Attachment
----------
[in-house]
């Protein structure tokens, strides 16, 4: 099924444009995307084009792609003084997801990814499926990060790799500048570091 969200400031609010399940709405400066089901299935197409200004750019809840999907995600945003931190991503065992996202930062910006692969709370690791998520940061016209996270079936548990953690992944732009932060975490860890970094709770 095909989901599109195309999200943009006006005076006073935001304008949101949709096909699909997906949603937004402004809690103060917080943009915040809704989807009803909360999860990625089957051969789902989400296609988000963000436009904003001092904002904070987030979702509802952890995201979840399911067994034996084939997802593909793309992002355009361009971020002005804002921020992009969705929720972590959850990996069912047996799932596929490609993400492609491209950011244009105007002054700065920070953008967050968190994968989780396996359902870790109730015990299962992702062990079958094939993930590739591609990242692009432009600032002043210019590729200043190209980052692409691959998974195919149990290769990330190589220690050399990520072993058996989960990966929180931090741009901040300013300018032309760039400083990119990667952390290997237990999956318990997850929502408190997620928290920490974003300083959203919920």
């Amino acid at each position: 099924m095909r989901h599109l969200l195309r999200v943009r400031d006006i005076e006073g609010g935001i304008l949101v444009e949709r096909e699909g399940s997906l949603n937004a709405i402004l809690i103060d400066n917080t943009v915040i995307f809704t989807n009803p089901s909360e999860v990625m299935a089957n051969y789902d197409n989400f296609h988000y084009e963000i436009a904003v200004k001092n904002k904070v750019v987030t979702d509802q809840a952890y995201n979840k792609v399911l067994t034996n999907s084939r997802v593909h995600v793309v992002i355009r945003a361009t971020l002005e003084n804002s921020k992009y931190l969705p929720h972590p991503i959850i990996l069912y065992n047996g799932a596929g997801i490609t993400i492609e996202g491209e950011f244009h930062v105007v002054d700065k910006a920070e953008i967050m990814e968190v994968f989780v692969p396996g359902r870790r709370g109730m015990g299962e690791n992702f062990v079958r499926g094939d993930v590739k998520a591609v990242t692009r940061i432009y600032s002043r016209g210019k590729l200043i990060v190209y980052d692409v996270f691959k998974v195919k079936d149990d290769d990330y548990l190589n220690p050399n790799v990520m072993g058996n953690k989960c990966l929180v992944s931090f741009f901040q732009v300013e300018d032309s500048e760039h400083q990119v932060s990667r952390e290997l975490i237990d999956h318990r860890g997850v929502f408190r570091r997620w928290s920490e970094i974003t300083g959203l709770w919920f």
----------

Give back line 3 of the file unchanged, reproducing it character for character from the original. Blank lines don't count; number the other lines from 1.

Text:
């Amino acid at each position: 099924m095909r989901h599109l969200l195309r999200v943009r400031d006006i005076e006073g609010g935001i304008l949101v444009e949709r096909e699909g399940s997906l949603n937004a709405i402004l809690i103060d400066n917080t943009v915040i995307f809704t989807n009803p089901s909360e999860v990625m299935a089957n051969y789902d197409n989400f296609h988000y084009e963000i436009a904003v200004k001092n904002k904070v750019v987030t979702d509802q809840a952890y995201n979840k792609v399911l067994t034996n999907s084939r997802v593909h995600v793309v992002i355009r945003a361009t971020l002005e003084n804002s921020k992009y931190l969705p929720h972590p991503i959850i990996l069912y065992n047996g799932a596929g997801i490609t993400i492609e996202g491209e950011f244009h930062v105007v002054d700065k910006a920070e953008i967050m990814e968190v994968f989780v692969p396996g359902r870790r709370g109730m015990g299962e690791n992702f062990v079958r499926g094939d993930v590739k998520a591609v990242t692009r940061i432009y600032s002043r016209g210019k590729l200043i990060v190209y980052d692409v996270f691959k998974v195919k079936d149990d290769d990330y548990l190589n220690p050399n790799v990520m072993g058996n953690k989960c990966l929180v992944s931090f741009f901040q732009v300013e300018d032309s500048e760039h400083q990119v932060s990667r952390e290997l975490i237990d999956h318990r860890g997850v929502f408190r570091r997620w928290s920490e970094i974003t300083g959203l709770w919920f």